Volume 13, Number 10 January 20, 2006

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Toxicology Centre to be renovated; will become leader in pollution research

Construction will begin Jan. 23 on a $9.6-million expansion to the U of S Toxicology Centre, giving it unique capabilities that will make it the foremost centre in the country for water pollution research.

Dubé

Dubé

Giesy

Giesy

“Any university that does environmental toxicology research will be envious of what we’re building here,” said Centre Director Karsten Liber.

The two-storey addition and other renovations that will, for example, house an aquatic toxicology research facility, were key to attracting Canada Research Chairs John Giesy and Monique Dubé, U of S Research Communications reports.

The addition will include state-of-the-art labs for chemical, biochemical, and molecular toxicology work that will allow Giesy and his group to analyse biological samples generated in the aquatic lab.

Giesy, from Michigan State University, is a world-renowned expert in industrial pollutants and their effects on people and the environment. He assumes his position as Canada Research Chair in Environmental Toxicology in May, leading a group of more than 16 graduate students, five post-doctoral fellows, five research technicians and several undergraduate students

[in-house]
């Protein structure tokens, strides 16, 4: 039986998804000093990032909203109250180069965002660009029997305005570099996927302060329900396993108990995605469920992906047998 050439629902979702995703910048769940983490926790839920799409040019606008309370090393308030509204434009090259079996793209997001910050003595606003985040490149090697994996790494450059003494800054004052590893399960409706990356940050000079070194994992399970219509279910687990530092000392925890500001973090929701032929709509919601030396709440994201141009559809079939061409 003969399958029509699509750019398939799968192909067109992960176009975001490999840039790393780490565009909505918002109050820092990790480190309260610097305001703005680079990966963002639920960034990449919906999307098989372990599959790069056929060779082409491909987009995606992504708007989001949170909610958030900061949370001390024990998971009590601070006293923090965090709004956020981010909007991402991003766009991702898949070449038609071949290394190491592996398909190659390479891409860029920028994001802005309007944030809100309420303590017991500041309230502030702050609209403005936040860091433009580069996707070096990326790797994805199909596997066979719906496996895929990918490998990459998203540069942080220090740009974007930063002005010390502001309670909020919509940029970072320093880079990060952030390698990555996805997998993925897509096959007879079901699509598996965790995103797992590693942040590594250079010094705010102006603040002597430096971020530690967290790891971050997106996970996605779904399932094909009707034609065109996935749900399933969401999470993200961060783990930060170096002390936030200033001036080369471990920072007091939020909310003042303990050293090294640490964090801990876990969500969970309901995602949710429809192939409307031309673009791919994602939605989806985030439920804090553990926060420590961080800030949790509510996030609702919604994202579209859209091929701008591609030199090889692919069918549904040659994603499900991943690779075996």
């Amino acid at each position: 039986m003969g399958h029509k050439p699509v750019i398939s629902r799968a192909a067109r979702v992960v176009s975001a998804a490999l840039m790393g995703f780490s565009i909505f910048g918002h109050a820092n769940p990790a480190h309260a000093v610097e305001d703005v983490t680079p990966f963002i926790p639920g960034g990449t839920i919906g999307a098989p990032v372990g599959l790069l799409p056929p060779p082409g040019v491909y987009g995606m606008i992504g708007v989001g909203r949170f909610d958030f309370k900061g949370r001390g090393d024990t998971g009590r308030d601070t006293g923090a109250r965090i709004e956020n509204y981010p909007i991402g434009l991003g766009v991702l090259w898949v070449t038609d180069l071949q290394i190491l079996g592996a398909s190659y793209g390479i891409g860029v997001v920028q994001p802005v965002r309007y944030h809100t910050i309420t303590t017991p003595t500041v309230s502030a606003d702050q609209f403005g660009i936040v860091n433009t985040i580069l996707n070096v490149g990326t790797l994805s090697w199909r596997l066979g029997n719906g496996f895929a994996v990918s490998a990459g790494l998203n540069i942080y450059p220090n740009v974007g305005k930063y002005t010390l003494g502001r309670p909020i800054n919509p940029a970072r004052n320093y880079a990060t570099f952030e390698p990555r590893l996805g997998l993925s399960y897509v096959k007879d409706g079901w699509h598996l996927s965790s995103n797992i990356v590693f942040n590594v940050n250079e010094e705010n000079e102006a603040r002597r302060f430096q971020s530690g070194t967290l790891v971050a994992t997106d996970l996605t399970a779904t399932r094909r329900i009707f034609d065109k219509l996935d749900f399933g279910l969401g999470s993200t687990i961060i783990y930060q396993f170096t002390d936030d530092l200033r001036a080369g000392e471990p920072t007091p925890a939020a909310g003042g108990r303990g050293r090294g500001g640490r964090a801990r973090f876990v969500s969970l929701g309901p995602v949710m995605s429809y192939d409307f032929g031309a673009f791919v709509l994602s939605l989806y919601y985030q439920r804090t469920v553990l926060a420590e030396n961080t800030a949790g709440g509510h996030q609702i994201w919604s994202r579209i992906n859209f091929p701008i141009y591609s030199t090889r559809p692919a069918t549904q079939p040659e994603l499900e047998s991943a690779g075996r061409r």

Dubé, Canada Research Chair in Aquatic Ecosystem Health Diagnosis, joined the U of S from the National Water Research Institute. Renovations to accommodate her river ecosystem health research are complete.

Capital funding for the Toxicology Building expansion will come from the provincial and federal governments, the Canada Foundation for Innovation, the U of S and from Geisy’s and other existing and anticipated research contracts.

The office component of the project is expected to be completed by May 1 and the remainder of the project is slated for completion by Dec. 1.

The University’s Integrated Plan identifies northern ecosystems toxicology as an area for new initiatives.


For more information, contact communications.office@usask.ca


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